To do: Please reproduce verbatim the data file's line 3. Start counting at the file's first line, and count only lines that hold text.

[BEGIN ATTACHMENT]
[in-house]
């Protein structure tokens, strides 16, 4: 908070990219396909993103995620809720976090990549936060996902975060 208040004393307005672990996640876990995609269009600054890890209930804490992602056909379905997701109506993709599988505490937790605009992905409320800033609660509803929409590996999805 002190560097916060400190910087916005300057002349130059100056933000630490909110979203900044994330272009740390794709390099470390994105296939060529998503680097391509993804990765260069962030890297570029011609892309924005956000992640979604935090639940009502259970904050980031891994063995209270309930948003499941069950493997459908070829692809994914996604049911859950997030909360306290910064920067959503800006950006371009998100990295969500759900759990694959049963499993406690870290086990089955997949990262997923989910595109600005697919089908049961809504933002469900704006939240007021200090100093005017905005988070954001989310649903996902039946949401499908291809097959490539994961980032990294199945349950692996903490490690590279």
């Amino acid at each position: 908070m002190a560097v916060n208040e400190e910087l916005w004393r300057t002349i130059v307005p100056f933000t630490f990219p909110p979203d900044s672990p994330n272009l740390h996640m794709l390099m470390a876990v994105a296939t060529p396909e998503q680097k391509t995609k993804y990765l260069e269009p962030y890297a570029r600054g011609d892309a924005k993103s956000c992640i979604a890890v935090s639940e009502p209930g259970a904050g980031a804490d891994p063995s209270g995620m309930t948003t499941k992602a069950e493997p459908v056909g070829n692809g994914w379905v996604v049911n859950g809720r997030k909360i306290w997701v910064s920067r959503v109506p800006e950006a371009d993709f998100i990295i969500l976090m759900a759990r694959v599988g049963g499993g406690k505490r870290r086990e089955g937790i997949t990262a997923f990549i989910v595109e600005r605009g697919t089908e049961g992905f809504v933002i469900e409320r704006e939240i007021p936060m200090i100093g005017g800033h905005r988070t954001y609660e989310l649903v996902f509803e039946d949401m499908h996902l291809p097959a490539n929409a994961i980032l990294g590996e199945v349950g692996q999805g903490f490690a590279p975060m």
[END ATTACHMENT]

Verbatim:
């Amino acid at each position: 908070m002190a560097v916060n208040e400190e910087l916005w004393r300057t002349i130059v307005p100056f933000t630490f990219p909110p979203d900044s672990p994330n272009l740390h996640m794709l390099m470390a876990v994105a296939t060529p396909e998503q680097k391509t995609k993804y990765l260069e269009p962030y890297a570029r600054g011609d892309a924005k993103s956000c992640i979604a890890v935090s639940e009502p209930g259970a904050g980031a804490d891994p063995s209270g995620m309930t948003t499941k992602a069950e493997p459908v056909g070829n692809g994914w379905v996604v049911n859950g809720r997030k909360i306290w997701v910064s920067r959503v109506p800006e950006a371009d993709f998100i990295i969500l976090m759900a759990r694959v599988g049963g499993g406690k505490r870290r086990e089955g937790i997949t990262a997923f990549i989910v595109e600005r605009g697919t089908e049961g992905f809504v933002i469900e409320r704006e939240i007021p936060m200090i100093g005017g800033h905005r988070t954001y609660e989310l649903v996902f509803e039946d949401m499908h996902l291809p097959a490539n929409a994961i980032l990294g590996e199945v349950g692996q999805g903490f490690a590279p975060m």